Yes, Philips Academy was an all-boys school. Yes, he primarily led chants and heckled the other team, rather than serving as the foundation for a human pyramid, but cheerleading back in the day did not really involve athleticism in the way that it does now. Nonetheless, if George can do it, so should today's Ryans or Jakes, should they so choose.
Yet the first cheerleaders were male. As this interesting (and humorous) article from slate. com notes:
The cheerleader has grappled with her identity since at least the early 1900s, as Natalie Guice Adams and Pamela J. Bettis explain in their delightful book Cheerleader!: An American Icon. Originally, male cheerleaders (or "rooter kings") patrolled the sidelines at college football games, trying to organize the yells of spectators. The male cheerleader was something of a campus eminence, regarded as an up-and-coming entrepreneur and future captain of industry. In 1911, The Nation declared that "the reputation of having been a valiant 'cheer-leader' is one of the most valuable things a boy can take away from college. As a title to promotion in professional or public life, it ranks hardly second to that of being a quarterback." (Not everyone saw cheerleading as a benevolent exercise in vocational training. A. Lawrence Lowell, the president of Harvard, called it the "worst means of expressing emotion ever invented.")
World War II drained the universities' supply of able-bodied males, and cheerleading became almost exclusively the province of females. A new type of cheerleader emerged: a future housewife—the '50s ideal of womanhood packed into a varsity sweater. The cheerleader dressed as a pillar of moral rectitude: colorful hair bows, an ankle-length skirt, and saddle oxfords. She was, by unanimous acclaim, one of the most popular girls in school and also one of the most beautiful—and her elevation to the squad was usually determined by a schoolwide vote. She wasn't a jock. She demonstrated little athletic ability, rarely performing a move more daring than a modest jump or a split—certainly nothing like the pyramidal artistry that would come later.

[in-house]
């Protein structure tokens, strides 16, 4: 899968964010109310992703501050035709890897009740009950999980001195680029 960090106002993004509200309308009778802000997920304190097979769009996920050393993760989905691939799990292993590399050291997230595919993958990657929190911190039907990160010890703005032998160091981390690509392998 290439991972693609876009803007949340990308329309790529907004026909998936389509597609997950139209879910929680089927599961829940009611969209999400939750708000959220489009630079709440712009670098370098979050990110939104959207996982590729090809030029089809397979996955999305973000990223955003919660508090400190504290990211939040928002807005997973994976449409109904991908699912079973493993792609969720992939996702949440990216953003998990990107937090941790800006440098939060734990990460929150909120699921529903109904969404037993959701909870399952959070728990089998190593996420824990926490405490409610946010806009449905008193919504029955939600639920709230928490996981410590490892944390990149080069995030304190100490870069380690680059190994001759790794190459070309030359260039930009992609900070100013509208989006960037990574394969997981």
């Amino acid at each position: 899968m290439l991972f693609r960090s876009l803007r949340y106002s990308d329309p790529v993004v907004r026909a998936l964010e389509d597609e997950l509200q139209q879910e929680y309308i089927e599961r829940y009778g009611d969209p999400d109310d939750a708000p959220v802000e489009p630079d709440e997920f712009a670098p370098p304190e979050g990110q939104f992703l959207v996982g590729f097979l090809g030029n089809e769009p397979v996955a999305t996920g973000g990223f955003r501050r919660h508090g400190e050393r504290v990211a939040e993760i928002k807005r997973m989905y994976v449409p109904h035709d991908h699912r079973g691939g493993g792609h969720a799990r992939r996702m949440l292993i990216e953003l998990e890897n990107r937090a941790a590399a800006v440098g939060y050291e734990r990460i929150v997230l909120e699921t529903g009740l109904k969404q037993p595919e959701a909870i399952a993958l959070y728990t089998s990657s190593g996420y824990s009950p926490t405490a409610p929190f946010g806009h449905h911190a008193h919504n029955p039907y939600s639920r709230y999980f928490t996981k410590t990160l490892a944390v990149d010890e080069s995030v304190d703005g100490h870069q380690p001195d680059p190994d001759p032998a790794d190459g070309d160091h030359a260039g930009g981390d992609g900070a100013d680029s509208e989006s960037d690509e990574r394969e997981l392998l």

The modern cheerleader was forged in 1972 when she was waylaid by two distinct cultural forces. First was the passage of Title IX, which invigorated women's sports programs at colleges and high schools. With more girls drifting toward soccer and volleyball, cheerleading seemed antiquated. Along came Jeff Webb, a former University of Oklahoma cheerleader, who turned his passion into a legitimate athletic pursuit by making it more like gymnastics. Through camps and workshops, Webb taught complicated flips and ditched the sweaters and long skirts for more aerodynamic uniforms. Cheerleading morphed from a purely social enterprise into part of a young woman's athletic regimen: A 2002 survey cited by authors Adams and Bettis showed that more than half of cheerleaders participated in other sports.
Male cheerleaders as sissies? I don't think so. As you can see, it takes a lot of muscle to be able to cheer at the top collegiate level today. Many people stereotypically believe that men are more avid sports fans than women (and by the way, come by my house during the world cup or the football season if you want to see that that's a total canard). It's only natural that males as well as females be able to channel that passion for their school and their team into participation on the cheerleading squad.
Cheerleading: it's not just for the quarterback's girlfriend any more.